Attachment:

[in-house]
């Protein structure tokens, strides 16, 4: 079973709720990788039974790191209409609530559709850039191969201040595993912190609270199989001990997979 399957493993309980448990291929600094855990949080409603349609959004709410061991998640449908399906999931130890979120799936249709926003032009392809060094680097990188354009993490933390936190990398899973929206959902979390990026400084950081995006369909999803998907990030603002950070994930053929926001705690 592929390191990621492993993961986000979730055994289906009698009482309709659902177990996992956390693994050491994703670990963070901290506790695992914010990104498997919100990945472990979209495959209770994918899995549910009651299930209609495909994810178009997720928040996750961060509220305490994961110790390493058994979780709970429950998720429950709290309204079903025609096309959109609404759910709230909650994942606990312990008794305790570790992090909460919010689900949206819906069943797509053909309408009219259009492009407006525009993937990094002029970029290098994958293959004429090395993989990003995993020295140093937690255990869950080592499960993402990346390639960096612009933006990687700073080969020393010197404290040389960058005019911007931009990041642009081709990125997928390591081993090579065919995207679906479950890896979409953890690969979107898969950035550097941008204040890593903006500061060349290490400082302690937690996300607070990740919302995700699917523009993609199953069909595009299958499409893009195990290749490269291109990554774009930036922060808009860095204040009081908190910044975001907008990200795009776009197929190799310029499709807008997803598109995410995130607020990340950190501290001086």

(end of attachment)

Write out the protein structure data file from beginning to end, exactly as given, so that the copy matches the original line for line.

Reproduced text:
[in-house]
């Protein structure tokens, strides 16, 4: 079973709720990788039974790191209409609530559709850039191969201040595993912190609270199989001990997979 399957493993309980448990291929600094855990949080409603349609959004709410061991998640449908399906999931130890979120799936249709926003032009392809060094680097990188354009993490933390936190990398899973929206959902979390990026400084950081995006369909999803998907990030603002950070994930053929926001705690 592929390191990621492993993961986000979730055994289906009698009482309709659902177990996992956390693994050491994703670990963070901290506790695992914010990104498997919100990945472990979209495959209770994918899995549910009651299930209609495909994810178009997720928040996750961060509220305490994961110790390493058994979780709970429950998720429950709290309204079903025609096309959109609404759910709230909650994942606990312990008794305790570790992090909460919010689900949206819906069943797509053909309408009219259009492009407006525009993937990094002029970029290098994958293959004429090395993989990003995993020295140093937690255990869950080592499960993402990346390639960096612009933006990687700073080969020393010197404290040389960058005019911007931009990041642009081709990125997928390591081993090579065919995207679906479950890896979409953890690969979107898969950035550097941008204040890593903006500061060349290490400082302690937690996300607070990740919302995700699917523009993609199953069909595009299958499409893009195990290749490269291109990554774009930036922060808009860095204040009081908190910044975001907008990200795009776009197929190799310029499709807008997803598109995410995130607020990340950190501290001086």